We had only sixteen girls by 10am and, despite our best efforts, we couldn’t stall our driver. We ended up finding the last girl and leaving with her at 10:45. By that point I was actually grateful to be getting back on a bus. I had become so famous throughout Nyabugogo that people were trying to get me to sell my Camp GLOW poster.

When we arrived back in Bugesera I discovered that the school’s custodial staff had washed all of our bedbug-infested clothing and sheets. They had also washed our pillows and sleeping bags, including the ones stuffed with down feathers. The staff was convinced that our things would dry. I was convinced I’d just lost a $200 sleeping bag to someone else’s good intentions. Fortunately I had no time to be angry. We jumped right into lessons that day, and I met the eight young women who would be my family for the week: Vestine, Jacqueline, Djamila, Ancille, Angelique, Martine, and my co-facilitator, Lucy.

I slept that night wrapped in someone else’s spare sheet with a damp towel for a pillow. We had all relocated to supply room, leaving us without mosquito nets to sleep under. It wasn’t ideal, but have to say I much prefer mosquitoes, katydids, dampness and cold to the predation of bedbugs. Few things are worse than rampant bedbugs.


Tuesday morning was a cold, misty morning, but I decided to take an outdoor bucket bath anyway. We were expecting some sector officials to come and speak and I wanted to look presentable.

That day the schedule was packed with activities and some rather technical lessons on HIV and the immune system. We had allotted about an hour for the sector officials and assumed it would be plenty. This was a typical American mistake. In the United States people of high standing are more punctual than average. In Rwanda, the more important you are, the later you can afford to be. The later you can afford to be, the later you are, and everyone is expected to wait for you.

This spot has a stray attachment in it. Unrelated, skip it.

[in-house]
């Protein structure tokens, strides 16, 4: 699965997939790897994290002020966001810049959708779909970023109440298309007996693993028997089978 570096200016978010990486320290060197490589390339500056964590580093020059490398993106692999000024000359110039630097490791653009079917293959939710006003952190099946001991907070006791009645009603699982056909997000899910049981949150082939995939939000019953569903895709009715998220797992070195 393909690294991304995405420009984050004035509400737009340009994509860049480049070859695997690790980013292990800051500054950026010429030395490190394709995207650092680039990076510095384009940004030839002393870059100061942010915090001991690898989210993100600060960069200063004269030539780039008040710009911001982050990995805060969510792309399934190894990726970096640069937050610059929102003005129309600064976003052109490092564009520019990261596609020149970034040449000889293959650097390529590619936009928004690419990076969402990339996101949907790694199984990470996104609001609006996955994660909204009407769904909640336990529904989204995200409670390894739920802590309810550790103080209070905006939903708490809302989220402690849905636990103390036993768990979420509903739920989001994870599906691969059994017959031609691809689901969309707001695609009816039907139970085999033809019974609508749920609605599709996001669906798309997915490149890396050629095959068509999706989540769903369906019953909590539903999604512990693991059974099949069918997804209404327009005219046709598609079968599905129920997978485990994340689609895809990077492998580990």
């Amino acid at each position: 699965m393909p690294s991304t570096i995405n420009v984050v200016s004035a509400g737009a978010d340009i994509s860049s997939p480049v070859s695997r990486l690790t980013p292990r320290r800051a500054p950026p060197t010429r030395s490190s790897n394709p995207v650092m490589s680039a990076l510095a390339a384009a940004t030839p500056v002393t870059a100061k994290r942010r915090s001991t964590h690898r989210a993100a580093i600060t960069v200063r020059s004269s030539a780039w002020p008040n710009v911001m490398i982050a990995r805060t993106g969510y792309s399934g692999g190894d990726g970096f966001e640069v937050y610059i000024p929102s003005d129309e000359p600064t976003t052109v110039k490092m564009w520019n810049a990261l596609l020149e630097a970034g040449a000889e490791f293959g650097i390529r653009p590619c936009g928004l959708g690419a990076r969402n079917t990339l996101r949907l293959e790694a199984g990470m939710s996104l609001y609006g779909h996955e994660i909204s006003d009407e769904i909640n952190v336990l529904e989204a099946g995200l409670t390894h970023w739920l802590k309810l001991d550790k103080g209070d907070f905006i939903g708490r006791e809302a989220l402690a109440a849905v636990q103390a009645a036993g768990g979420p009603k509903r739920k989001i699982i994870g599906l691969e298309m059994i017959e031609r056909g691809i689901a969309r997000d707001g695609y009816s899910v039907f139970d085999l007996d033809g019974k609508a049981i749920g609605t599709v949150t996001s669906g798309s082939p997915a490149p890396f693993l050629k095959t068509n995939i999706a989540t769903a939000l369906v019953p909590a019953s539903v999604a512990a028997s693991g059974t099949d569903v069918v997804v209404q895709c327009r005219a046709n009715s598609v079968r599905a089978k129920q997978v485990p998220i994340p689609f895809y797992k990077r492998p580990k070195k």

Naturally, the sector officials were late. To our credit, we waited for an hour and a half before assuming they weren’t coming and proceeding with the day’s lessons. Everything seemed to be going fine until around 2pm when some visiting Peace Corps staff approached a volunteer. They told her that the school’s headmaster was extremely upset. He thought we hadn’t waited because we didn’t want to hear from the sector officials, and he was so ashamed of us he couldn’t bear to approach us about it himself. We immediately contacted the sector and reiterated that we wanted them to come and that we’d rearrange our schedule as necessary.

At 3:30 we put our afternoon activities on hold to have the “official opening” of Camp GLOW by the sector. It was what I’d call a exemplary cross-cultural experience.

Misunderstandings aside, everything worked out. The executive secretary gave a very nice speech and our schedule didn’t get too far off track. We got through all of our lessons and most of a team-building ropes course. That evening I paired up with another volunteer and taught a beginning salsa class, which turned out to be a big hit. All in all a successful day.


Wednesday was condom demonstration day. This was a big hurdle for me. I had never done a condom demonstration before in my life and I was nervous. It wasn’t just that I worried about maintaining a straight face, though I admit that was part of it. I also wasn’t sure what to expect from the campers and I had reasons to fear the worst.